THE ISSUE of whether poets who find themselves caught up in war should feel obliged to write about it came up in the first of the three talks at the Southbank on Saturday. Iraqi poet Adnan al-Sayegh, who found himself dodging death in the long conflict between Iraq and Iran in the 1980s said he found poetry was a way of escaping from the “bitter reality” of “a hell of a war”. He also discovered that dodging bombs helped him to find a way of avoiding the censor in Saddam Hussein’s Iraq, when “you could be killed by a single word”. He described writing in Iraq at that time as like “walking in a minefield”.

The discussion, Modern War Poetry, an English PEN event, was chaired expertly by BBC broadcaster Harriet Gilbert, and also involved Syrian Kurdish poet Golan Haji. Sayegh argued that war had changed, and its way of expression had changed, too, so that war poetry “is sometimes expressed in a way that is not directly linked to the war”. Haji, who left his country in 2011 – “I ran away because of the mandatory military service” -  added that “poems depend mainly on the imagination, that’s the most important thing. Sometimes we write something out of moral duty that we do not really consider as poetry.”

Sayegh, who worked as a journalist for 15 years but left “at the first opportunity”, conceded that some war reporting “tended towards poetry”. He also confessed to “stealing” from journalism on occasions in finding subjects for poems.

And he told the story of a large, old tree that was in ever-changing occupied territory during the Iran-Iraq war. “Iraqi soldiers would carve their lovers’ names on the tree.  After a while Iran took the area where the tree was, and the Iranian soldiers did the same. After a long time all the names got mixed up together, Iraqis and Iranians. That real story gave me a good lesson. The Iraq-Iran war ended a long time ago. And both tyrants are no longer there.” 


CHOMAN HARDI, from Iraqi Kurdistan, writes in both Kurdish and English. But she finds it hard to write about conflict in Kurdish, which she described as a flowery language that requires more adjectives. Writing in English, on the other hand, is about “understatement, precision. With a few lines, a lot of things can be said.” It gives her a sense of detachment.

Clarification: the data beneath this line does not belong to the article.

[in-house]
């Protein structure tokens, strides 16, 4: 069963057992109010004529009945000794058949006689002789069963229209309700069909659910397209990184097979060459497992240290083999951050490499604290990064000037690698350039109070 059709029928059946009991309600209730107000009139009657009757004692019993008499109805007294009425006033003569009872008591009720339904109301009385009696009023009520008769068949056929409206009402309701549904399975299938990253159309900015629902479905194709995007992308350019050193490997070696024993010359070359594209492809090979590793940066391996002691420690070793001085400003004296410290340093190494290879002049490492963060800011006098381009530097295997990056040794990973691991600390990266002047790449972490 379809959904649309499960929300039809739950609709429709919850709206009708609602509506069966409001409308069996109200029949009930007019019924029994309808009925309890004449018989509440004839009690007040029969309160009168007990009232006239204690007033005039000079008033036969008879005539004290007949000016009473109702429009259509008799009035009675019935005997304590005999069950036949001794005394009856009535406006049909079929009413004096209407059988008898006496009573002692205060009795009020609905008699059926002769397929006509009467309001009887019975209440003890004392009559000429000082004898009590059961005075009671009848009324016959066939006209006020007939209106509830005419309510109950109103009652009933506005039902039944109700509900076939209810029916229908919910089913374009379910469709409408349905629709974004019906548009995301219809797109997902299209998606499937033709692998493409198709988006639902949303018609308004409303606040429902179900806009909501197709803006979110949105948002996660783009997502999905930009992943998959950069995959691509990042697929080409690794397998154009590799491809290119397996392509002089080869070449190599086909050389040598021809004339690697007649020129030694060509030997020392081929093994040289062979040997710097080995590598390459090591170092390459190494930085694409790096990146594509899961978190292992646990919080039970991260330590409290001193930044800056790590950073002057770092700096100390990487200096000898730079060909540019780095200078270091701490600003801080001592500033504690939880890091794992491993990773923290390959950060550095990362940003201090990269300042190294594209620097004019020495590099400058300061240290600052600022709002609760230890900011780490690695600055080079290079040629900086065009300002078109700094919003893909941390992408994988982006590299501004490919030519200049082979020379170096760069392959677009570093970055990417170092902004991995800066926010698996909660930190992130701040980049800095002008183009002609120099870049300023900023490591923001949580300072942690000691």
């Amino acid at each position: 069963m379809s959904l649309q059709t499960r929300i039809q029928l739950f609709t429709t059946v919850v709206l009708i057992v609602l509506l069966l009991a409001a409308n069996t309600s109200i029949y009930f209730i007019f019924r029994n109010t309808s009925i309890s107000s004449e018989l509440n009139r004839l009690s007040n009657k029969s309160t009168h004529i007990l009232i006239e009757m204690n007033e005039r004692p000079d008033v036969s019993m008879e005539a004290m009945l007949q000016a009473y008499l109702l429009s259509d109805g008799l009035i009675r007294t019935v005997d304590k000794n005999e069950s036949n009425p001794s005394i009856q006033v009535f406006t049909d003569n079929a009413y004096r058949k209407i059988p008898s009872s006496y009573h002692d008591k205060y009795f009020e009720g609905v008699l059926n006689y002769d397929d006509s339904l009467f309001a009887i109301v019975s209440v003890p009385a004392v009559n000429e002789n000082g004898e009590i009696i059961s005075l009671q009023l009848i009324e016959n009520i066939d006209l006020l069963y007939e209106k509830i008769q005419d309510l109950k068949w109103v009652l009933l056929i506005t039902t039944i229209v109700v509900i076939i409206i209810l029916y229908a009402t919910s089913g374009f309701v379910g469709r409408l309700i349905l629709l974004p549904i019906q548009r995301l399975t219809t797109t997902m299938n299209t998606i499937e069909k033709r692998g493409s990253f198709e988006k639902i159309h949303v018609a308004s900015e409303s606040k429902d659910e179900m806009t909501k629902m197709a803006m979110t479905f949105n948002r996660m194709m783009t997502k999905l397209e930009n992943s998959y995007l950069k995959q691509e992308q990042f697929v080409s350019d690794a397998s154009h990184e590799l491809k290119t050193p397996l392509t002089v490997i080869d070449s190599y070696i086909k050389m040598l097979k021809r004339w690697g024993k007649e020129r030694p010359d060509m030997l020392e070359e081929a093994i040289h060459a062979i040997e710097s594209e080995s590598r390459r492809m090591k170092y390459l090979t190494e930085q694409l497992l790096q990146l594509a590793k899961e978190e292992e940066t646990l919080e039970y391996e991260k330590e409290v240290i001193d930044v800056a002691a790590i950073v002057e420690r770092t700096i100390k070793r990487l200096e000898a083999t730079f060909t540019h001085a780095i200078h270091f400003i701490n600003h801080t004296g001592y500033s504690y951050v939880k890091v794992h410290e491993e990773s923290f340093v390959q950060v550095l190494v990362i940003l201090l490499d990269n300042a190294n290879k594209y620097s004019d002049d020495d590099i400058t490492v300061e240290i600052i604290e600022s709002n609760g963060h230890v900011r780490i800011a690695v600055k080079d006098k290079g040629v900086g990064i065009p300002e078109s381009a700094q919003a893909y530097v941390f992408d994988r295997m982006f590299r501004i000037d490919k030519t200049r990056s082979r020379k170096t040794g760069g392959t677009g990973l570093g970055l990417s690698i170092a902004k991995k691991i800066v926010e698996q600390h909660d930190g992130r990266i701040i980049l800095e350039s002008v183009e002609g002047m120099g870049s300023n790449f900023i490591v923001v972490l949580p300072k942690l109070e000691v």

Hardi was born in Iraqi Kurdistan just before her family fled to Iran. She returned home aged five, but then when she was 14 Saddam Hussein attacked the Kurds with chemical weapons, and her family was forced into exile once more.  She has written about the gas attacks and of fleeing across mountains. In her poem ‘Summer Roof’, which she read at the Southbank on Friday night, she tells of sleeping on the flat roof on a summer night, and watching a well-known painter on the opposite roof, “a tiny light turning on / every time he puffed his cigarette”. She fantasises about being married to him, “cooking for him and washing his hair”. Suddenly the house opposite is empty. The poems ends thus: “Years later we met again / the same man with a few fingers missing, / bad tempered, not able to paint.”   

Hardi was appearing at Poets on the Front Line on Friday night at the Southbank, and shared the platform with Iraqi poet Ghareeb Iskander, who writes mainly in Arabic, and is helped by others to translate his poems. He read a number of his poems, first in Arabic and then in English, including ‘Home or Exile’ (“The wisdom of being silent is over”), another for his brother, who was arrested – “We do not know how he died” – and a poem for Lorca, who he said was a very important figure as part of as Iraqi poetry was concerned, “because he was the victim of a dictatorship”.   

The third poet at the event, which was chaired by BBC correspondent Lyce Doucet, was Forward prize winner and Jamaican poet Kei Miller, who had read with Hardi and Iskander at a recent literary festival in the Kurdistani capital of Erbil. He said his first introduction to the landscape of the Middle East had been via the Bible, and read a poem from his collection, The Cartographer Tries to Map a Way to Zion: “here is Bethlehem; here is Tel Aviv; here is Gaza; also Edinburgh; Aberdeen; Egypt; Cairo; and here is Bengal; Mount Horeb; Albion; Alps; they say – all of here is Babylon.”   









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Laura Taylor

Fri 3rd Sep 2021 10:31

Excellent article Greg!

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Cynthia Buell Thomas

Tue 28th Jul 2015 10:54

Greg, I'm glad you are able to attend many different venues, to appreciate them wholly, and then share them so vividly with the rest of us.

You must find being 'official staff' of WOL both a great pleasure and a real challenge, especially in time consumption. Thank you for your many interests and your applied talents.

(I know I write like a real dork, but I can't help it.)